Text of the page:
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1:1 psychotherapy for adults

an integrative, trauma-aware model for positive emotional health

Human beings have an inherent capacity for growth, creativity and joy - a life well lived. Therapy can be a helpful tool in this process. Read more below about how I can support your self-discovery and healing through my unique trauma-informed model for emotional health.

everything is fine - why do I feel so bad?

time does not heal all wounds

Maybe you can't quite put a finger on why you feel the way you do. All you know is that you are not flourishing in life. You may be doing well academically and/or professionally, yet there is a vague sense of doom or emptiness that you can't seem to shift. 

Many people experience feelings of sadness that reverberate within, like an underlying tone or mood. This can be confusing because you’re not sure what’s caused it. You may even believe that this is just who you are, and accept that you just have to live with it.

But it doesn't have to be this way.

Therapy is so much more than 'talking about your problems' - it can be a journey from desolation to a 'coming home' to yourself, finding a sense of self-compassion and hope. Releasing yourself from the expectations of how things could have been, and moving towards a future that is whole, integrated, calm, and rooted in joy.

Are you experiencing any of the following?

  1. A profound sense of feeling 'lost' or fragmented inside, and wondering: "Who am I?" Or drifting along,   thinking "What's my true purpose in life?" worried that time is slipping away.

  2. Having difficulty setting boundaries in your everyday life, relationships or at work; not knowing how to   pay attention to your body's signals and its needs; struggling to practice self-care and look after   yourself well emotionally and/or physically; exhausted all the time.

  3. Confusion or anger around your early years, or being plagued by distressing memories of your  childhood and teenage years; feeling that your life story is just a sequence of 'bits' without a coherent   narrative. Not getting on with your parents or siblings, or being the family 'scapegoat.'

  4. Feeling sad, a constant of low-level anxiety or fearfulness; finding it difficult to switch off or manage your emotions. Small events can trigger catastrophic thoughts and worries that feel unmanageable and leave you struggling to cope.

  5. Dissatisfaction in your relationships, being a 'people-pleaser' and struggle to speak up as you fear   conflict; difficulty trusting others; scared that your friends or partner will leave you or think badly of you; worrying that you're 'over-sensitive' or 'too much.'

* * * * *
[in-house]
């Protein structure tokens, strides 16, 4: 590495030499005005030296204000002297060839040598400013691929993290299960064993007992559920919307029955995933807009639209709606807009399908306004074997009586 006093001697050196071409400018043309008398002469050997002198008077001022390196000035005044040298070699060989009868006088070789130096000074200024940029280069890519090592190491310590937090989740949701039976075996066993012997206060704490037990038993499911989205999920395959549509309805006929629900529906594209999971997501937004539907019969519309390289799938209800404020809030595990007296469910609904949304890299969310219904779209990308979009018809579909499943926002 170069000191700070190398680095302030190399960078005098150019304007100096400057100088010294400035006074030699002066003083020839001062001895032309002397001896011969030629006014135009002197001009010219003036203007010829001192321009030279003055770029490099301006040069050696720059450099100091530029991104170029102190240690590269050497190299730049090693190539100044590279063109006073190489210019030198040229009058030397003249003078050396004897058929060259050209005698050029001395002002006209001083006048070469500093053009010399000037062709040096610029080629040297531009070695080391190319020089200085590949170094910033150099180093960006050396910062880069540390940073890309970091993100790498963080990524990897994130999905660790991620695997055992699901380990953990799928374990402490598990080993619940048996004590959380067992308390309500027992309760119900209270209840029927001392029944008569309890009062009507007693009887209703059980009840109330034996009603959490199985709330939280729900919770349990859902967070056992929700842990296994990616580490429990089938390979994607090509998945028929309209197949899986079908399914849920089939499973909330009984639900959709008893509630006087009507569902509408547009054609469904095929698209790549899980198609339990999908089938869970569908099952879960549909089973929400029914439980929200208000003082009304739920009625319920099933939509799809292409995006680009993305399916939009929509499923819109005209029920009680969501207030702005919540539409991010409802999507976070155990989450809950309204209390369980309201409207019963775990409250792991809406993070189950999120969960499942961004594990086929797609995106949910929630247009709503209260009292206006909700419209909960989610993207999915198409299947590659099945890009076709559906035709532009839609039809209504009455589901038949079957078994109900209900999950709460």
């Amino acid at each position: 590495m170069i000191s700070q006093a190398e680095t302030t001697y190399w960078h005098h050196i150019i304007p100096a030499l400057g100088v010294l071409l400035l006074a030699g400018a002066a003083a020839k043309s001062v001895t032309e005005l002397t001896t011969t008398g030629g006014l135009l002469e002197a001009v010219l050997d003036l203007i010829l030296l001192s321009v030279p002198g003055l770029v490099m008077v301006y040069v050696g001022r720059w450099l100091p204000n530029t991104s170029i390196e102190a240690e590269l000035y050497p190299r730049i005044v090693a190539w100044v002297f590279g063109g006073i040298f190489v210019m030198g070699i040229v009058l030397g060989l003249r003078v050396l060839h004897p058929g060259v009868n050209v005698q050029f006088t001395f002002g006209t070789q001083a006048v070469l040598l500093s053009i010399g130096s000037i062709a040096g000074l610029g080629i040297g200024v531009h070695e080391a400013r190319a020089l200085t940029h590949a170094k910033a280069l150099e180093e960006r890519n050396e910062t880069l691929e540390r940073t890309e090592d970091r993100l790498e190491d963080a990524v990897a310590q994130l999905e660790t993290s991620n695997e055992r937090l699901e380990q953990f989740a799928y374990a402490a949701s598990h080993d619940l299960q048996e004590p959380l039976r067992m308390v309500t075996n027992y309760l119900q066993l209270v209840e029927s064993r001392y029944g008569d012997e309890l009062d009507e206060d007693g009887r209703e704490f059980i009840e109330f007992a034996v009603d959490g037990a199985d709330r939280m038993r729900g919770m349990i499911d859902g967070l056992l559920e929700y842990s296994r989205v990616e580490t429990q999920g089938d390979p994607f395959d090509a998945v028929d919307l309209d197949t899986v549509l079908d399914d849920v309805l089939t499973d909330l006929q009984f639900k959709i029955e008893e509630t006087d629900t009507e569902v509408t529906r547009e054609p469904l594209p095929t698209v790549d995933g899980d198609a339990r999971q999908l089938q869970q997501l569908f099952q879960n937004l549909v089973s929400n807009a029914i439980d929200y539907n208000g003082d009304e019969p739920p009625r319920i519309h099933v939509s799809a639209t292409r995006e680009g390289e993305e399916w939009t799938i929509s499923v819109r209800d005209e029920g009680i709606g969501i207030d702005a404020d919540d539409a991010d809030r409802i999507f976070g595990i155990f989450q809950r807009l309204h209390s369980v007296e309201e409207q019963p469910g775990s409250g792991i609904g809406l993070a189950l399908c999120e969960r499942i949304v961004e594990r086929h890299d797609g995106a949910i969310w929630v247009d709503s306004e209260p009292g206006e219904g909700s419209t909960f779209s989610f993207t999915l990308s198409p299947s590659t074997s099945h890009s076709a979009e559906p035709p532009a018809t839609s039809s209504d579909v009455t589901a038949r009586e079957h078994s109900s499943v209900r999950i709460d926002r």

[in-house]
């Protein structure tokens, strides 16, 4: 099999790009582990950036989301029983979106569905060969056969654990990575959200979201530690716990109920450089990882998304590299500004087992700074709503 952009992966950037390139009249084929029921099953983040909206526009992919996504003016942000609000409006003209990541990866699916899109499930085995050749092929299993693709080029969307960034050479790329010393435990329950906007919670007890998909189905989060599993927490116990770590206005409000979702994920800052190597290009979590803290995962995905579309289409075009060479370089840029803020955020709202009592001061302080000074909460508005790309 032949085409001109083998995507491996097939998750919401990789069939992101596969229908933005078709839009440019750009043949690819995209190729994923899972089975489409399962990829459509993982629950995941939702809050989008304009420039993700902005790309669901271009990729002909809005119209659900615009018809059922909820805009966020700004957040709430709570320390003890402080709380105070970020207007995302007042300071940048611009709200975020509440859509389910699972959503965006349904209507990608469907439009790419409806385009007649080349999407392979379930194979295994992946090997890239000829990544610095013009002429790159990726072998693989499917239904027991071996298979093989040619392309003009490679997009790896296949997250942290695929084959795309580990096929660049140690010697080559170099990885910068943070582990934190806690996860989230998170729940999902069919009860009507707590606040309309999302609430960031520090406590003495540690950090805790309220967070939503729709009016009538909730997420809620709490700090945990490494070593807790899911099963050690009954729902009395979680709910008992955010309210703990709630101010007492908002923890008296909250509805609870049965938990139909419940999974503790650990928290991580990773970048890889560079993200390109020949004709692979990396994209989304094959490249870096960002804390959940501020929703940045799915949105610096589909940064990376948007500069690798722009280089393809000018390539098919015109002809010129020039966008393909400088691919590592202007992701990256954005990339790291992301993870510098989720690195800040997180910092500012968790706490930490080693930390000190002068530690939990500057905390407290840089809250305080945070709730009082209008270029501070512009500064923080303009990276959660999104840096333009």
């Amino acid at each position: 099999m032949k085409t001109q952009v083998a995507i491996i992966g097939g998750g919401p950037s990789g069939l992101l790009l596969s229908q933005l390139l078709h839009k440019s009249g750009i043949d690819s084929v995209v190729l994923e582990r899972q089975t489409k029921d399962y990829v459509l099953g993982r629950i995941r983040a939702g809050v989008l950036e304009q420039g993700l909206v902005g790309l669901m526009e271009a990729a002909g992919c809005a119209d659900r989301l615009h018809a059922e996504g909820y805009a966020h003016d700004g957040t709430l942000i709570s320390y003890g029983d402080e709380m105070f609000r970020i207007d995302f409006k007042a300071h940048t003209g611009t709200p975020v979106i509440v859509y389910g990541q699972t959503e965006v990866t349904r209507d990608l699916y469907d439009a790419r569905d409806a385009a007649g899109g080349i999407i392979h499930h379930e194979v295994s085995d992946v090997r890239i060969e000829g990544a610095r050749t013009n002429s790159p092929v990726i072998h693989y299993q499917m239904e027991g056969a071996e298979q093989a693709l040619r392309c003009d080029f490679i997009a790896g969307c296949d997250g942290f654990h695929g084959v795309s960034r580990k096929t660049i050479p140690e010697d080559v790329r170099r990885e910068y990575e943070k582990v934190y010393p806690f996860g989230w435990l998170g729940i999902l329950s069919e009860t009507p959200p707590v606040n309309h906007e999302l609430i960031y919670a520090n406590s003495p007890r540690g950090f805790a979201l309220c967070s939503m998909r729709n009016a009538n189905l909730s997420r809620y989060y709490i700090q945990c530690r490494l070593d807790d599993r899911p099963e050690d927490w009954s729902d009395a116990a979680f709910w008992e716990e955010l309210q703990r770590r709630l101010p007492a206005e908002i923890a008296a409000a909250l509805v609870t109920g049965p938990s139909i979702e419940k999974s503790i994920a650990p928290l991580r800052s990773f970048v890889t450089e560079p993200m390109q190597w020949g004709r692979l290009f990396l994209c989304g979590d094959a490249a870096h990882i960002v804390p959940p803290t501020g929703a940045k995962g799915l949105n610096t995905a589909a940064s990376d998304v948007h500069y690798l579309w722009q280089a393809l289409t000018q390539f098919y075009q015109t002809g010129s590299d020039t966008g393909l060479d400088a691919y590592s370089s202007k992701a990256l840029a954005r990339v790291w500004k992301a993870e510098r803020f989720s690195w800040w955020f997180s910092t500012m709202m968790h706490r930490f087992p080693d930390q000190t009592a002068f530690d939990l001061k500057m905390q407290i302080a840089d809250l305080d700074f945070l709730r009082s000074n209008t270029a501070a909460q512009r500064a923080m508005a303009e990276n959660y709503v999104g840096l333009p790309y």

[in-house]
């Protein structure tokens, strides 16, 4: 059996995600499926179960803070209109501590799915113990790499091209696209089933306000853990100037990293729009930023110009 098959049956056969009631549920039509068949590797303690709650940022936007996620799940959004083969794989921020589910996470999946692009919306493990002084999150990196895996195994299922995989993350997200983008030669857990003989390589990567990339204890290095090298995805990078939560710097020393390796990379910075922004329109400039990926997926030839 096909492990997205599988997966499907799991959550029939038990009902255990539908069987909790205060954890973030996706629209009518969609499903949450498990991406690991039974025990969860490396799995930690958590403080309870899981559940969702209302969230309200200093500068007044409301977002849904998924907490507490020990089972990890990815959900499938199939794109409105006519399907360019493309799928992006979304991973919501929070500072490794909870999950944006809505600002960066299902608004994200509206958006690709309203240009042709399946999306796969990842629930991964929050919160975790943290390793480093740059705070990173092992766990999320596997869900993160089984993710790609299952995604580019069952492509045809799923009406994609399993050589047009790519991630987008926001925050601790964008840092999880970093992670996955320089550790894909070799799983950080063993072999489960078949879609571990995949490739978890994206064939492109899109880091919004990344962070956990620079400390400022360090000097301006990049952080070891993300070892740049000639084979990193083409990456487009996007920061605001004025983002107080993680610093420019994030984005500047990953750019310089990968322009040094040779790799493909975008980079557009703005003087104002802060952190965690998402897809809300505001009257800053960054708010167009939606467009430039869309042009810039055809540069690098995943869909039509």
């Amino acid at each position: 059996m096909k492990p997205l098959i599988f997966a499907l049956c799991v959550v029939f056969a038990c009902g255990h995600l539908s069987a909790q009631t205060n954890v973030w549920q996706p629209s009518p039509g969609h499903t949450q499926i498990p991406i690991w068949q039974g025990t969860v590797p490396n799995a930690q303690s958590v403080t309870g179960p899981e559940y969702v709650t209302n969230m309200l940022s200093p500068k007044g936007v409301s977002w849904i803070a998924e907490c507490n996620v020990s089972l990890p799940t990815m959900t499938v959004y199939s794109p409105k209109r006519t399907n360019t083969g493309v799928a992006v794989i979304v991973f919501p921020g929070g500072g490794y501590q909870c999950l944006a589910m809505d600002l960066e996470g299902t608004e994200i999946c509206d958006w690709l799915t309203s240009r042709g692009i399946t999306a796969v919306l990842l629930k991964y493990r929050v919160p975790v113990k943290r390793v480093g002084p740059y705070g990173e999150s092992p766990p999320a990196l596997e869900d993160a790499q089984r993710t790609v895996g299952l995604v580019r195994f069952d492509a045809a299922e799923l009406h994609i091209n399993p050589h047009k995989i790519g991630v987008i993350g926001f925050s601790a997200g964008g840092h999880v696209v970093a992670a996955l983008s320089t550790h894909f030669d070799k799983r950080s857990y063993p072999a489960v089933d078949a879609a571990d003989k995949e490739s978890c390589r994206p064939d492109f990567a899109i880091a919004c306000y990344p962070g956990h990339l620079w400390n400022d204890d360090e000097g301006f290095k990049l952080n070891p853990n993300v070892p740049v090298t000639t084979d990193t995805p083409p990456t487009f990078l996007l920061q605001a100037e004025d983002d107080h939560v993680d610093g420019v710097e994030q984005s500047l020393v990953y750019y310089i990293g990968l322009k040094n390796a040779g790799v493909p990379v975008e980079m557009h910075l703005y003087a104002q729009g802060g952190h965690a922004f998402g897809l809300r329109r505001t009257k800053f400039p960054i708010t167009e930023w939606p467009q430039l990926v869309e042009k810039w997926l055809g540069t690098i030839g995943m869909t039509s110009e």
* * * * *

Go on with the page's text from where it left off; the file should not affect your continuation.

6. Feeling unworthy, flawed or like a failure (even though you may be a high achiever academically and   professionally). Your internal fears and worries hold you back and stop you from having what you want.

  7. Lacking enjoyment, fulfilment, and motivation in life; feeling that you have no sense of direction or     meaningful goals for the future. Worried that you can't have a good life because of the things you have been through in your life; a sense of hopelessness.

There could be many different reasons why you experience symptoms like these, but what matters is that these feelings are real. Often, they come from somewhere - it's just that we don't remember it. And the good news is that we don't need to remember all the details in order to heal.

On the other hand, you may come to therapy knowing that there were some painful or traumatic events that happened in your life, and you would like some help to work through these experiences to that you can heal.

Therapy can help you explore and heal your past and find ways to orienting yourself in the present, so that you can look confidently towards your future with a renewed sense of wholeness and purpose.

I specialise in longer-term, depth-oriented psychotherapy for childhood issues and the kind of symptoms specifically outlined above. I work holistically, using conversation-based, relational methods as well as somatic work and the creative arts in my online practice.

What is early relational trauma?


Much of our emotional pain resides in non-verbal memories from our earliest relational experiences. 

It is very common for people to have grown up with emotionally unavailable parents. Sometimes this is also known as emotionally immature parenting, or childhood emotional neglect. 

This can be a confusing experience that's difficult to put in words. What it means is that you didn't receive what you needed in terms of secure attachment and emotional nurture and connection. 


This is a type of invisible childhood trauma known as 'early relational trauma.' It's difficult to recognise this type of trauma because we like to think we had a lovely childhood. After all, nothing particularly bad happened. Your childhood was stable and uneventful. But maybe some of the good things didn't necessarily happen either.